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Jon Anderson from Yes mines his vaults, 5 Things to Know

By Gary Graff
ggraff@medianewsgroup.com, @GraffonMusic on Twitte

Posted: Tuesday, April 6, 2021

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Jon Anderson is working on plenty of new music in the present, but the former Yes frontman is also doing a bit of living in the past.

Anderson's most recent releases, in fact, have been new editions of his first two solo albums -- 1980's album "Song of Seven," which came out in December, and 1976's "Olias of Sunhillow," which came out during March. An expanded edition of "Animation," from 1982, comes out April 30, and the British-born Anderson, who now resides in northern California with his wife, Jane, will also be featured as part of "Union 30 Live," a box set from the 1991 tour that featured eight members from different eras of Yes playing together, out on May 28.

They're all marks of a long and accomplished career that put Anderson in the Rock and Roll Hall of Fame, with Yes, four years ago and also includes collaborations with Vangelis and Jean-Luc Ponty. He certainly plans to add to that legacy, but these days he has time, and some words, to talk about that robust past...

Anderson, 76, says by phone that he's having a good time revisiting his past works and becoming reacquainted with his catalog. "By the time you've actually gone through the experience of creating a piece of music and then you fix it and mix it 20 times, it's not something you listen to much after you've done it. You kind of let it go. And then you hear it now and again, a song here, a song there. So going back and listening to (the albums) all the way through again, I was really surprised how enjoyable that was."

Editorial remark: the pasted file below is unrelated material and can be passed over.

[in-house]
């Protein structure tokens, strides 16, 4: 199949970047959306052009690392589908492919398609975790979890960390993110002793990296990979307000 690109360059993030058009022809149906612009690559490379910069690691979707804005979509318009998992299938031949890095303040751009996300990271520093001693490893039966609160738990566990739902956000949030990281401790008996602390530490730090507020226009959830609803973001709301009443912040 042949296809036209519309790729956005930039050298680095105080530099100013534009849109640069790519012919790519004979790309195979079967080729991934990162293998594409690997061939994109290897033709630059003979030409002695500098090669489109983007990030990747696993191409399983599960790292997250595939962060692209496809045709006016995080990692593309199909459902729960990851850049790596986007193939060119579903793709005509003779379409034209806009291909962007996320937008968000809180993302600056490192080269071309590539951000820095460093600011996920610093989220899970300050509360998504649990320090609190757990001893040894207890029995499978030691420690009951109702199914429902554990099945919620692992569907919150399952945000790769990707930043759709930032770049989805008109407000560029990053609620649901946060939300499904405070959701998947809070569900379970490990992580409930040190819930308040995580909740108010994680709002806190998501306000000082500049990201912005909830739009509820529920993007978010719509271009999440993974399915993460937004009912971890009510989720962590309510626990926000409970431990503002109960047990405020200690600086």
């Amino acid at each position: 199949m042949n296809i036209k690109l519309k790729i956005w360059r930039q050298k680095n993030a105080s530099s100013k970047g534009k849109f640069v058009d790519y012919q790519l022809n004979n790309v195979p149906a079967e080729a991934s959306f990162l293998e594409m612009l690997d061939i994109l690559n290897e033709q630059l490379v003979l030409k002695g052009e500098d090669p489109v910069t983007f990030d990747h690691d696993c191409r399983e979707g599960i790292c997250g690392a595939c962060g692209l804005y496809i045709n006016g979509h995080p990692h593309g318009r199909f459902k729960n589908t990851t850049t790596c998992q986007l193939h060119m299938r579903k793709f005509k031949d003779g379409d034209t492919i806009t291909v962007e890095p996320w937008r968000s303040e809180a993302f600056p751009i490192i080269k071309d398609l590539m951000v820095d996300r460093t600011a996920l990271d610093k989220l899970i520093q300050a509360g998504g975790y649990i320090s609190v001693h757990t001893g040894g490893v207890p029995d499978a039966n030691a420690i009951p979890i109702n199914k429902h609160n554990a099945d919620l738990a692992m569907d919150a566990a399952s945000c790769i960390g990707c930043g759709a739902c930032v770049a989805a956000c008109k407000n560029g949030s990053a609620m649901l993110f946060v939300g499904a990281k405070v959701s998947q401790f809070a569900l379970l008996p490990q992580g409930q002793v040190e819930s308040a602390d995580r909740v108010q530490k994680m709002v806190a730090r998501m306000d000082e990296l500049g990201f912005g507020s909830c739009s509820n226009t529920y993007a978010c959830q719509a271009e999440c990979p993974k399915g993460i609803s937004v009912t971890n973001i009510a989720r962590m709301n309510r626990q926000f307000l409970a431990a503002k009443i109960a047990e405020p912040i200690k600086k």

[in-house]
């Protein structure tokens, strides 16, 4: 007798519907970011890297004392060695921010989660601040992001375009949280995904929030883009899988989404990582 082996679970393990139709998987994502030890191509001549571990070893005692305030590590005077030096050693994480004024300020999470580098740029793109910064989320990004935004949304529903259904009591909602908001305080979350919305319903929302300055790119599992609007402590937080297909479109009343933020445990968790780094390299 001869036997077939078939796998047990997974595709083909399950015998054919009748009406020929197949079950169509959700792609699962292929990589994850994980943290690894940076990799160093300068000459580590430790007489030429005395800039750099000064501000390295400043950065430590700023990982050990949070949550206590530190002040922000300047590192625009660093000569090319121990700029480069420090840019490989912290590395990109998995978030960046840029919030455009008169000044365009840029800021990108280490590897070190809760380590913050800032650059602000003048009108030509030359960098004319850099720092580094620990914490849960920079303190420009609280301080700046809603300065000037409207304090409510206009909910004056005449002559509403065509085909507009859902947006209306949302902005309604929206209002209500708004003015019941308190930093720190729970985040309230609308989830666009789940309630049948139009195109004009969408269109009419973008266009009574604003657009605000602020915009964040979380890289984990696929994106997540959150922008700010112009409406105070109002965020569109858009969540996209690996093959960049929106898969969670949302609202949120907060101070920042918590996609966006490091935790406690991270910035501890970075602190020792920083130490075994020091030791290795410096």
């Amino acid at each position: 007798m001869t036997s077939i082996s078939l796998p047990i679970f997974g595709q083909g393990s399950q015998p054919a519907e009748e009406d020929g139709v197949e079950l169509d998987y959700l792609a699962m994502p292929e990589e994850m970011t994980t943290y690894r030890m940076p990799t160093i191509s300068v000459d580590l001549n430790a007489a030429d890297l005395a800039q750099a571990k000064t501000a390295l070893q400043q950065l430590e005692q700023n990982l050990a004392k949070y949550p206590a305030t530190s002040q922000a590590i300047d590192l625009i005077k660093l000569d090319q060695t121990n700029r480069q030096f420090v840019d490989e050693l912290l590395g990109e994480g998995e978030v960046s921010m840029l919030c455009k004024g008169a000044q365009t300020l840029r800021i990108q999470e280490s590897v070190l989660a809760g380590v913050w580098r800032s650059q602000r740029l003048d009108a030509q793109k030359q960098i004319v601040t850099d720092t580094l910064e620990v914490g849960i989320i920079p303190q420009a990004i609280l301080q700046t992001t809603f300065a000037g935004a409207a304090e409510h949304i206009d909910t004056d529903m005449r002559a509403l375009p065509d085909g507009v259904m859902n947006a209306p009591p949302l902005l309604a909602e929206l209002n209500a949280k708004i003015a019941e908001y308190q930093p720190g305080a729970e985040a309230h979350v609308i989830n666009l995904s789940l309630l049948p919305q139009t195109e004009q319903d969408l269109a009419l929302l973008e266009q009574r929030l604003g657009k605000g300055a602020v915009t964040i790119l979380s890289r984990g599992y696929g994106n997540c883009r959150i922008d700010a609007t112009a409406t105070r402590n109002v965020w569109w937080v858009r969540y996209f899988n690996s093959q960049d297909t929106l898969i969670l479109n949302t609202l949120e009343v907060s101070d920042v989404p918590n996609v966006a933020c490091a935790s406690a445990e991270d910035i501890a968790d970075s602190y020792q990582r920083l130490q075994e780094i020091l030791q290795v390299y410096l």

"Olias of Sunhillow" was at the time part of a Yes respite that found all five members of the band recording solo albums. In Anderson's case it was a largely one-man-band project, with him playing a variety of instruments as well as singing. "I had a really nice time doing it. It was like going to school. Mike Dunne, the engineer who suffered through three months as I learned to play all the instruments, was invaluable. The talk was, 'Let's all do solo albums,' so I said, 'OK, I'll do a real solo album, by myself. I put myself in my garage with all these instruments and said, 'OK...now get it done.' It was a day to day thing where you send at least six hours a day working, maybe longer, and it started to piece itself together based on nine years of songs I had. I really enjoyed it."

The "Union" project, meanwhile, is also something Anderson remembers fondly despite the sometimes unwieldy nature of the larger band and unavoidable personal politics between the members. "It was sort of a shaky start...but eventually we realized, 'Hey, this band's really good. No matter who we are, what we are, who writes the songs -- this band is really good!' So off we went and, believe me, we were good every show. Some nights it was pure magic; I remember we were doing the Forum in L.A., and the energy at the end of 'Awaken' was, like, the roof disappeared and I could look up and see the stars.' Something miraculous happened on that tour. So even though musicians will complain about this or that, then you get on stage and everything's great." (laughs)

Anderson's next project will likely be songs created with people he met via an open call for collaboration via the Internet in recent years. "It was, 'Send me a minute of your music, and if I like it I'll get back to you' sort of thing. I got hundreds of people sending me one minute of their music, and I liked a lot of it. I picked out a couple dozen to start with, and that created a network of people, and a lot of them, around this music that I want to release maybe next year -- probably not this year, but you never know."

Anderson, by the way, reports a unique side-effect from his experience with the COVID-19 vaccine. "It's the funniest thing -- I'm so stoned! Really. I got very high on the first one and it lasted all the way to the second one, and I'm still high. If affects people different, I suppose."

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